Liberian Agriculture Minister, Florence Chenoweth has criticised some of the methods used by international agencies, such as the United Nations Food and Agriculture Organisation, to help farmers in developing countries.
SV reporter asks question ZOOM INTO CLOSE UP of Florence Chenowith, Liberian Minister of Agriculture (THREE SHOTS)
REPORTER: "How do you think that present development efforts can be made of immediate benefit to the individual small farmer in the developing countries throughout the world?"
CHENOWETH: "I feel that we should start immediately to change our practice of preparing projects for (indistinct) small farmers and taking them to the farmers and asking them to implement these projects - projects which they have had no say in its identification or the end results. I feel that if we involve them from the planning stage, let them help us identify what is useful for them, we would achieve much more success. I believe that the farmers are just a bunch of good, very cautious people who have been exposed to a lot of errors, they have had no say in, and they are just not that willing to be exploited, if I should use this strong language, any more, or in this case.
There is one example which I have used in our own case at home, when people say farmers are lazy. They usually refer to the situation where they see a farmer sitting in the afternoon at four o'clock or so, having a cold drink or sitting under a palm tree. But to these people I ask, when on holiday or on a weekend when the sun is very hot, when you go out to the beaches and relax with a beer or some sandwiches, you are satisfied with saying that you are relaxing. But when the farmer who has stayed in the field from five in the morning relaxes under the palm tree at four, we say the farmer is lazy. Or when a farmer has been told that this is a good programme for you and it has failed five times in a row and he does exhibit some resistance to accepting another programme, we say that the farmer is ignorant or that he is resistant to change. I don't think this is fair and I do hope that the world will begin to take a new look at the approach which we carry out in preparing projects, and will make a real attempt to solve farmers much more in the preparation."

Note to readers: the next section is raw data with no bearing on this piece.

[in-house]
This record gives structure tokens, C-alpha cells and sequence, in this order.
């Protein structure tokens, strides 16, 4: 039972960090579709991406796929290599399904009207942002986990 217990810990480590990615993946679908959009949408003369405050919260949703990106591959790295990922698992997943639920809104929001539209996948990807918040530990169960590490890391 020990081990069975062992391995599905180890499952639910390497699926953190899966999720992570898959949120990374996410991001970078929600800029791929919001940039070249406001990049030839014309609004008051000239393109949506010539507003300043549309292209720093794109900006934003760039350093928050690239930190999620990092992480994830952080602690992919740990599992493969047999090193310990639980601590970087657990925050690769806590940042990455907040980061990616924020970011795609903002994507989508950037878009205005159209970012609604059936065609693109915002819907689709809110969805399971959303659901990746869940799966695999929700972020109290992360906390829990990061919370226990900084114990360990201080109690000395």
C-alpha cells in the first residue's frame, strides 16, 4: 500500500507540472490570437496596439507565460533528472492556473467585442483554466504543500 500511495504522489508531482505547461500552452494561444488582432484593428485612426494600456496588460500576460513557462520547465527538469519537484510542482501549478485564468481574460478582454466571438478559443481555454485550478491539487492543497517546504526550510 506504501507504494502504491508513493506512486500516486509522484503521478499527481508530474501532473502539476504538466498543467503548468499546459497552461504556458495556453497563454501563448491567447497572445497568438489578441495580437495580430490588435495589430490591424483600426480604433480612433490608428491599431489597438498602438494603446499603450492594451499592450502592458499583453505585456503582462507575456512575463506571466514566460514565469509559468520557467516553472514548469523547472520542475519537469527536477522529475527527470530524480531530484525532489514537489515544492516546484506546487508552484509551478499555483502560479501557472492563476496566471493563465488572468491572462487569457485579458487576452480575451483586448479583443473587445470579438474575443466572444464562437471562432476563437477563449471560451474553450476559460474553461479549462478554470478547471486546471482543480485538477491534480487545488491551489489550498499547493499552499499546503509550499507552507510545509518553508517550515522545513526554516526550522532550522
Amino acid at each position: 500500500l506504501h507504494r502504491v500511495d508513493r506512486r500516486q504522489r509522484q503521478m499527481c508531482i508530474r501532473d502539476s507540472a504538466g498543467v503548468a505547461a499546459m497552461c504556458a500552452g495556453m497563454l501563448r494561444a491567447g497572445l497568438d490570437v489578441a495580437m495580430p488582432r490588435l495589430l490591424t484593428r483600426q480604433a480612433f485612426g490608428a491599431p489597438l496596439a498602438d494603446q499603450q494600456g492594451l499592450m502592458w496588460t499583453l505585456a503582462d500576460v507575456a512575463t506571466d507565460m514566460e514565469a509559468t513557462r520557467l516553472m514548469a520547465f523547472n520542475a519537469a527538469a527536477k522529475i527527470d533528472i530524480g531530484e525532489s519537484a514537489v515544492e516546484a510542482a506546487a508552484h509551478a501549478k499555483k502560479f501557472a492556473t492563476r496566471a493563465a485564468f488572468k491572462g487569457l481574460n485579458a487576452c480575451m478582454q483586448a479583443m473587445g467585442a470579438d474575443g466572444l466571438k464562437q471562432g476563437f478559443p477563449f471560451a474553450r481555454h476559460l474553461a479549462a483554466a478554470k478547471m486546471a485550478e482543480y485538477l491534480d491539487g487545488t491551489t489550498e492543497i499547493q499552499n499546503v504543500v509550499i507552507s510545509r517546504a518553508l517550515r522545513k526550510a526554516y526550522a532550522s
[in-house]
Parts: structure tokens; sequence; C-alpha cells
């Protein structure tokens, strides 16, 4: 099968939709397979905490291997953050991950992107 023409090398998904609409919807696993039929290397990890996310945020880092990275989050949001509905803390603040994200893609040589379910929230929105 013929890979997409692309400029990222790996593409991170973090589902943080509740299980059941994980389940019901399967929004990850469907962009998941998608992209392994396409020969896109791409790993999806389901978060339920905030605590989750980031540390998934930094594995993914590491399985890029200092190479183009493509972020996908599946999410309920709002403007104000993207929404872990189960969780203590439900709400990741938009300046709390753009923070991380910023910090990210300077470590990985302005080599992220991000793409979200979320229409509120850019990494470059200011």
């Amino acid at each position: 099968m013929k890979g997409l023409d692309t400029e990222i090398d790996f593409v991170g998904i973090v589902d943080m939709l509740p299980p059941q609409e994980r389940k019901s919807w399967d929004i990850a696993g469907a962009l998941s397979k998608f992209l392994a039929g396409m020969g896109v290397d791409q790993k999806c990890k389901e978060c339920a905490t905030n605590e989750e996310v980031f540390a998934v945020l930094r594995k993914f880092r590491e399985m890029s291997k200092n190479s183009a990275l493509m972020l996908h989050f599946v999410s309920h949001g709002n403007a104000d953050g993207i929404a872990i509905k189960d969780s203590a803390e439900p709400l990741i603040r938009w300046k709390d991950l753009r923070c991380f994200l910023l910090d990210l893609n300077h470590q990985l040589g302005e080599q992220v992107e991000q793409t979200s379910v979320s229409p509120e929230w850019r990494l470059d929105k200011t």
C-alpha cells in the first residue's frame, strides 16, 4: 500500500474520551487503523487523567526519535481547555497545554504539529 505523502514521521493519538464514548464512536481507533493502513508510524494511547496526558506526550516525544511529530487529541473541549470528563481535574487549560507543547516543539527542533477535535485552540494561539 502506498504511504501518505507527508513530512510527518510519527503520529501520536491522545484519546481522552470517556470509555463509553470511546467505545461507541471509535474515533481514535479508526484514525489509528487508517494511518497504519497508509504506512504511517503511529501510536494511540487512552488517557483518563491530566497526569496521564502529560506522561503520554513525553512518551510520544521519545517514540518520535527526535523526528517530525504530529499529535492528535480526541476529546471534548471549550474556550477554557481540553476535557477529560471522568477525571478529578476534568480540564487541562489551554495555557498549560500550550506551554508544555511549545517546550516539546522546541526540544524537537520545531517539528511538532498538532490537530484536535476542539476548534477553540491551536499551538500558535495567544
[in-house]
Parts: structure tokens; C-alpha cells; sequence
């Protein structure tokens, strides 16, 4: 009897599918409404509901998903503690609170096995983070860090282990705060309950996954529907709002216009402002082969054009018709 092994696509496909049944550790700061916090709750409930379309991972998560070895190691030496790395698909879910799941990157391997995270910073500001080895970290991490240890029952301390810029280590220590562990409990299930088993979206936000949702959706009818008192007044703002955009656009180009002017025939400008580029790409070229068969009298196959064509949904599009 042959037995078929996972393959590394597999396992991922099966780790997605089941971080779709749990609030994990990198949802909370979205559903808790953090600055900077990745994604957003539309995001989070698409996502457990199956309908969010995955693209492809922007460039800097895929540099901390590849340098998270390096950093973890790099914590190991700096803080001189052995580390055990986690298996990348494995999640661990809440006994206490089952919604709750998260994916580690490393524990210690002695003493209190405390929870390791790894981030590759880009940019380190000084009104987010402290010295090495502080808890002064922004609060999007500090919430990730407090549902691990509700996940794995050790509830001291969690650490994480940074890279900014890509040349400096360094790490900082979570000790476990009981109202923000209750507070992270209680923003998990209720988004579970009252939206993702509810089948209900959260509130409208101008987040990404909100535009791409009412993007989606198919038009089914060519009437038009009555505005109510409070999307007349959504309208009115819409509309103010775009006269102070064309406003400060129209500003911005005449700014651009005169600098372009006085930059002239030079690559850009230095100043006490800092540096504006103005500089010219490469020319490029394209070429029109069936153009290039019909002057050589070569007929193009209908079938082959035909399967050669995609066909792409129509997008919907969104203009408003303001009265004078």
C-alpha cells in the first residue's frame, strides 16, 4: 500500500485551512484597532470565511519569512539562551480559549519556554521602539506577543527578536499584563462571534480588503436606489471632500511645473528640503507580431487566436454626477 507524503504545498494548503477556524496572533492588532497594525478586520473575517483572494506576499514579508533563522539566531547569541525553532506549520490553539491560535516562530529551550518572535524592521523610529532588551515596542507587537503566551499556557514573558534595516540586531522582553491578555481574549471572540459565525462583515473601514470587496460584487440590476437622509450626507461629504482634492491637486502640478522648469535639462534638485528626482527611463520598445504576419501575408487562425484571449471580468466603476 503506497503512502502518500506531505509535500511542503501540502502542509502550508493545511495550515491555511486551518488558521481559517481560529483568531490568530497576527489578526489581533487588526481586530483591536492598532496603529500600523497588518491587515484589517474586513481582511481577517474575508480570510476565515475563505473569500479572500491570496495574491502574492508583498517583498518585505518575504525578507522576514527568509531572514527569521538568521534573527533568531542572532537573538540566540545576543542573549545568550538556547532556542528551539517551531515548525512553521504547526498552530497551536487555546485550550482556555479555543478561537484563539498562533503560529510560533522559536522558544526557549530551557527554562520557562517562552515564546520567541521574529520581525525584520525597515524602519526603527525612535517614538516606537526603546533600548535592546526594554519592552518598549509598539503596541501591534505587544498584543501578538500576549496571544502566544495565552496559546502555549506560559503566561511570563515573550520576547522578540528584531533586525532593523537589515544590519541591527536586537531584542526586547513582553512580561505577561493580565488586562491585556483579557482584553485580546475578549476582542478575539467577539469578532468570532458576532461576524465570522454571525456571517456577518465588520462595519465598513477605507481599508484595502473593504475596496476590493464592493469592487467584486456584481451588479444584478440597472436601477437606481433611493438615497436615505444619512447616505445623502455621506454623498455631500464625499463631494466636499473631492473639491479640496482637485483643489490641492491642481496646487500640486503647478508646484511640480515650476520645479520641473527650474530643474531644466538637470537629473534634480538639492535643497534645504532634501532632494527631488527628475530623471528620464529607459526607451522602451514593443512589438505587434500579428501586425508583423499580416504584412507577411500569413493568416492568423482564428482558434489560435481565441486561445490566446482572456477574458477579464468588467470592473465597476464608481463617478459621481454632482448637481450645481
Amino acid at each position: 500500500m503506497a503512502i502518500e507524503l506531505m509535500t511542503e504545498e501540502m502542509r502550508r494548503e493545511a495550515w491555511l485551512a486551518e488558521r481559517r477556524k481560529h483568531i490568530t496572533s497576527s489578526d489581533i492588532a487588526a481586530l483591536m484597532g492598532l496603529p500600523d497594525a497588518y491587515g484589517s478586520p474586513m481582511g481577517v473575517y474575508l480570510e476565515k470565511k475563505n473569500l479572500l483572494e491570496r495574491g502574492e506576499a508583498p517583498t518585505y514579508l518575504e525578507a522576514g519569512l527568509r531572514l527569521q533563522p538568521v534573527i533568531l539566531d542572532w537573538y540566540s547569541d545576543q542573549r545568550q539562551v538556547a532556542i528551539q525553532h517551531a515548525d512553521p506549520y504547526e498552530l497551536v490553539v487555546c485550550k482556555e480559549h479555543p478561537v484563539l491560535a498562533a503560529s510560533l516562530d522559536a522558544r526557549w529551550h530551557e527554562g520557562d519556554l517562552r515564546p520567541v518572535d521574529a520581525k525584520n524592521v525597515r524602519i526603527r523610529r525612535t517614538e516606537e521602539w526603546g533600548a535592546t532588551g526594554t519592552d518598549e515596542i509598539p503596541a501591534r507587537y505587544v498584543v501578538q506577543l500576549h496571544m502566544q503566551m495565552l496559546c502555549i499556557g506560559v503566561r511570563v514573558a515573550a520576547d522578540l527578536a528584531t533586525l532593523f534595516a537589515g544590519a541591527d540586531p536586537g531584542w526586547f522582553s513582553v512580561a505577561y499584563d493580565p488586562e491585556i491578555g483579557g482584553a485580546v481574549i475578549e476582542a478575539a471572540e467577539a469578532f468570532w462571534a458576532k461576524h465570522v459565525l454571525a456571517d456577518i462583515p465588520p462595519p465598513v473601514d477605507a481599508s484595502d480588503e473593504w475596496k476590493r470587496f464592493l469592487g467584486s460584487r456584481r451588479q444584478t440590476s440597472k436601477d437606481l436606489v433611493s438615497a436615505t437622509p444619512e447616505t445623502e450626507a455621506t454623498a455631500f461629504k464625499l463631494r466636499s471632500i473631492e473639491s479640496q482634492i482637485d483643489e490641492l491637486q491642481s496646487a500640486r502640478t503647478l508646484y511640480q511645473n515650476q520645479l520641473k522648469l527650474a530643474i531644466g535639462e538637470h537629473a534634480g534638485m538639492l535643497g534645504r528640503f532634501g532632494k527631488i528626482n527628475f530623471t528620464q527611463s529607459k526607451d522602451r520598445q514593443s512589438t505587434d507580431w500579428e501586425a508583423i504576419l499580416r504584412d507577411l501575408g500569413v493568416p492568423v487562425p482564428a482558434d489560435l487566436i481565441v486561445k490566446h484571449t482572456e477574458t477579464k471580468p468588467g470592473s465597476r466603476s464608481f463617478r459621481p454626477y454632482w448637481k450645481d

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Background: Liberian Agriculture Minister, Florence Chenoweth has criticised some of the methods used by international agencies, such as the United Nations Food and Agriculture Organisation, to help farmers in developing countries. During a recent interview in Rome she applauded the aims of such schemes, but stressed that the organisers of the projects were often out of touch with the needs of the small farmer. The Agriculture Minister suggested that there should be more research at the local level before new development plans were begun.